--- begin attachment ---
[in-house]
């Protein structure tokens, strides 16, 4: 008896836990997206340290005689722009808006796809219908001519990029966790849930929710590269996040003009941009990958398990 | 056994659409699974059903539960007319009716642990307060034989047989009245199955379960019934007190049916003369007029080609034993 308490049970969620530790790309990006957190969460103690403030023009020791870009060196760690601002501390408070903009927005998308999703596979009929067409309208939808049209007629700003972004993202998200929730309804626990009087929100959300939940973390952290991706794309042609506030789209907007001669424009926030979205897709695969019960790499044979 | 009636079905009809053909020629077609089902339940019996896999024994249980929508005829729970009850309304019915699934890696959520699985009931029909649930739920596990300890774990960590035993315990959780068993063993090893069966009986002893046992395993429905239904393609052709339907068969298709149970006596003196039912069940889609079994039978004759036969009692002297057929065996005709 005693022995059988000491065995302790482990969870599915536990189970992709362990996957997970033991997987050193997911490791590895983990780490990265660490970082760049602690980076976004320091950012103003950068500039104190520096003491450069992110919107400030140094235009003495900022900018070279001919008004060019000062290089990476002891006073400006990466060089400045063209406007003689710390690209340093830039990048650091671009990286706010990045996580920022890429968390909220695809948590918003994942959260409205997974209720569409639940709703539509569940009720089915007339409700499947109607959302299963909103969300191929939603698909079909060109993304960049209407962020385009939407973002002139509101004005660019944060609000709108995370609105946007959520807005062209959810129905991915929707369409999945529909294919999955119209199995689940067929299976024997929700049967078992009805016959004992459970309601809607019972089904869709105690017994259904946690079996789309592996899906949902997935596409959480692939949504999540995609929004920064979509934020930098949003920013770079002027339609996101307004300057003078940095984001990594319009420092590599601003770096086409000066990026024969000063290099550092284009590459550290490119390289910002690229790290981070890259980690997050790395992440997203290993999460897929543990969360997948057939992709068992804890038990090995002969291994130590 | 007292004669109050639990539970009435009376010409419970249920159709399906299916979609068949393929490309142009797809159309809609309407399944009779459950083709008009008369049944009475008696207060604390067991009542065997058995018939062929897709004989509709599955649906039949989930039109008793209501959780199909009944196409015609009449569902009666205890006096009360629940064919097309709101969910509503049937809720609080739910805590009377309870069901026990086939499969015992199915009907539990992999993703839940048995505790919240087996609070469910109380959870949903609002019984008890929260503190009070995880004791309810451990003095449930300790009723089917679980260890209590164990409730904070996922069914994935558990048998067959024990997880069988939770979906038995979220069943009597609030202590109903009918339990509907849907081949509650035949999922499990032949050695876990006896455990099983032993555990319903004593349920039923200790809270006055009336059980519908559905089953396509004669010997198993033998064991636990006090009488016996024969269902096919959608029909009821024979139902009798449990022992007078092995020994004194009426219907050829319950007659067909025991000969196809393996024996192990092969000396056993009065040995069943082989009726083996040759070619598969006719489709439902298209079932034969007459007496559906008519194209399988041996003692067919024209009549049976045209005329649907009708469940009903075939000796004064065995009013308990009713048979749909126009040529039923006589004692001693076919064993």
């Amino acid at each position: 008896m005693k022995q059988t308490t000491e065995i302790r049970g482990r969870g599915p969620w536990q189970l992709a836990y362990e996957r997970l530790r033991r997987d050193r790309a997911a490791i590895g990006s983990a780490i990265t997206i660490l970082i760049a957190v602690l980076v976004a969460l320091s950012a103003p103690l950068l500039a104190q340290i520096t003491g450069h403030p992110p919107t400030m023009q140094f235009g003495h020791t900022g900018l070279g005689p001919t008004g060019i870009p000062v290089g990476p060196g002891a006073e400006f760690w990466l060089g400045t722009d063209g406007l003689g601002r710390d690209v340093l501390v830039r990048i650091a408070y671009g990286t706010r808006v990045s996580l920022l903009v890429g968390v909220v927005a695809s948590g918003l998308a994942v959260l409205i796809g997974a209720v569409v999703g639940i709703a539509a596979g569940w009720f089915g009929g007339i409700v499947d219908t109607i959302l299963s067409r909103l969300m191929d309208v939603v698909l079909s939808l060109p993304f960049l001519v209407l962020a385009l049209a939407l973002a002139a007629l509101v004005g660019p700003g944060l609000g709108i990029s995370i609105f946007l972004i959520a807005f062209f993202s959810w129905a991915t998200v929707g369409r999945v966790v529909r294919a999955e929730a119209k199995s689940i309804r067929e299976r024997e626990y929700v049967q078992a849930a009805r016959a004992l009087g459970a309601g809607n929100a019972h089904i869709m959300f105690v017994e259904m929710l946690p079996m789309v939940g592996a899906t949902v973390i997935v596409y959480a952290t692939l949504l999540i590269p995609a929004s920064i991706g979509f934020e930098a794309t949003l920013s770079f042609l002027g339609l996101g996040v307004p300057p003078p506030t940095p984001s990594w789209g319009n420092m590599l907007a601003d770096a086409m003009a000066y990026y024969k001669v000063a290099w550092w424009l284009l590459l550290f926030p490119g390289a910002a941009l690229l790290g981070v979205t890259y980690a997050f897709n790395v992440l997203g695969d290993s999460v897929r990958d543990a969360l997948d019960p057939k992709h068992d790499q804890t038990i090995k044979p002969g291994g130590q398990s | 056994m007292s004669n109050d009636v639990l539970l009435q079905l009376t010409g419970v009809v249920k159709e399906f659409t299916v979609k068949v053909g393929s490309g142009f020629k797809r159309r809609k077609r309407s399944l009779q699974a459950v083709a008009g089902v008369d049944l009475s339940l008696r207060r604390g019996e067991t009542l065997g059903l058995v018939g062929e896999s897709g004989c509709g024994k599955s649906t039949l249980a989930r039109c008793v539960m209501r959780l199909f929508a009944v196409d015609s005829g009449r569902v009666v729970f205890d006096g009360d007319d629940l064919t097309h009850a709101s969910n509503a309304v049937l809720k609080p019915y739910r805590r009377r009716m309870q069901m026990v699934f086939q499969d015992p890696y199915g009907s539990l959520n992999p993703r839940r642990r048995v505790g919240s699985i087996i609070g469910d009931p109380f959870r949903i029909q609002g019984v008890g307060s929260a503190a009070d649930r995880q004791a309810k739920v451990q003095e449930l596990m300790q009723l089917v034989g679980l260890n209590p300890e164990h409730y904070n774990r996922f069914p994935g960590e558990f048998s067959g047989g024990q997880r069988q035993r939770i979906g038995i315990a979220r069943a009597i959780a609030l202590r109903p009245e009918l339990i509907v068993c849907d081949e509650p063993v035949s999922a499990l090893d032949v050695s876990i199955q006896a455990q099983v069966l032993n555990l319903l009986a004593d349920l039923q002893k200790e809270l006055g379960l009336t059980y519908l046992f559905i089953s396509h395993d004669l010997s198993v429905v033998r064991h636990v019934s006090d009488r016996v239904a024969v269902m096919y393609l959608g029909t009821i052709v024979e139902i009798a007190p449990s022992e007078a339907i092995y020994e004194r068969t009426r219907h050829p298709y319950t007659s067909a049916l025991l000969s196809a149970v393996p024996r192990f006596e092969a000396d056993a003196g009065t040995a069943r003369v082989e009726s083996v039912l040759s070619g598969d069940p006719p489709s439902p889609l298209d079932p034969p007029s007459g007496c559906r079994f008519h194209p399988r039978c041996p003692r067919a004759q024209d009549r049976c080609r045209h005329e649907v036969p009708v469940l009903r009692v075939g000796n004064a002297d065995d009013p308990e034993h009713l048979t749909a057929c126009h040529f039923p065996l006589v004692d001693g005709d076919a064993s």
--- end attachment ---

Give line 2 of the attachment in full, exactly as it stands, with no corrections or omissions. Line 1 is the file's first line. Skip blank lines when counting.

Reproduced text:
């Protein structure tokens, strides 16, 4: 008896836990997206340290005689722009808006796809219908001519990029966790849930929710590269996040003009941009990958398990 | 056994659409699974059903539960007319009716642990307060034989047989009245199955379960019934007190049916003369007029080609034993 308490049970969620530790790309990006957190969460103690403030023009020791870009060196760690601002501390408070903009927005998308999703596979009929067409309208939808049209007629700003972004993202998200929730309804626990009087929100959300939940973390952290991706794309042609506030789209907007001669424009926030979205897709695969019960790499044979 | 009636079905009809053909020629077609089902339940019996896999024994249980929508005829729970009850309304019915699934890696959520699985009931029909649930739920596990300890774990960590035993315990959780068993063993090893069966009986002893046992395993429905239904393609052709339907068969298709149970006596003196039912069940889609079994039978004759036969009692002297057929065996005709 005693022995059988000491065995302790482990969870599915536990189970992709362990996957997970033991997987050193997911490791590895983990780490990265660490970082760049602690980076976004320091950012103003950068500039104190520096003491450069992110919107400030140094235009003495900022900018070279001919008004060019000062290089990476002891006073400006990466060089400045063209406007003689710390690209340093830039990048650091671009990286706010990045996580920022890429968390909220695809948590918003994942959260409205997974209720569409639940709703539509569940009720089915007339409700499947109607959302299963909103969300191929939603698909079909060109993304960049209407962020385009939407973002002139509101004005660019944060609000709108995370609105946007959520807005062209959810129905991915929707369409999945529909294919999955119209199995689940067929299976024997929700049967078992009805016959004992459970309601809607019972089904869709105690017994259904946690079996789309592996899906949902997935596409959480692939949504999540995609929004920064979509934020930098949003920013770079002027339609996101307004300057003078940095984001990594319009420092590599601003770096086409000066990026024969000063290099550092284009590459550290490119390289910002690229790290981070890259980690997050790395992440997203290993999460897929543990969360997948057939992709068992804890038990090995002969291994130590 | 007292004669109050639990539970009435009376010409419970249920159709399906299916979609068949393929490309142009797809159309809609309407399944009779459950083709008009008369049944009475008696207060604390067991009542065997058995018939062929897709004989509709599955649906039949989930039109008793209501959780199909009944196409015609009449569902009666205890006096009360629940064919097309709101969910509503049937809720609080739910805590009377309870069901026990086939499969015992199915009907539990992999993703839940048995505790919240087996609070469910109380959870949903609002019984008890929260503190009070995880004791309810451990003095449930300790009723089917679980260890209590164990409730904070996922069914994935558990048998067959024990997880069988939770979906038995979220069943009597609030202590109903009918339990509907849907081949509650035949999922499990032949050695876990006896455990099983032993555990319903004593349920039923200790809270006055009336059980519908559905089953396509004669010997198993033998064991636990006090009488016996024969269902096919959608029909009821024979139902009798449990022992007078092995020994004194009426219907050829319950007659067909025991000969196809393996024996192990092969000396056993009065040995069943082989009726083996040759070619598969006719489709439902298209079932034969007459007496559906008519194209399988041996003692067919024209009549049976045209005329649907009708469940009903075939000796004064065995009013308990009713048979749909126009040529039923006589004692001693076919064993």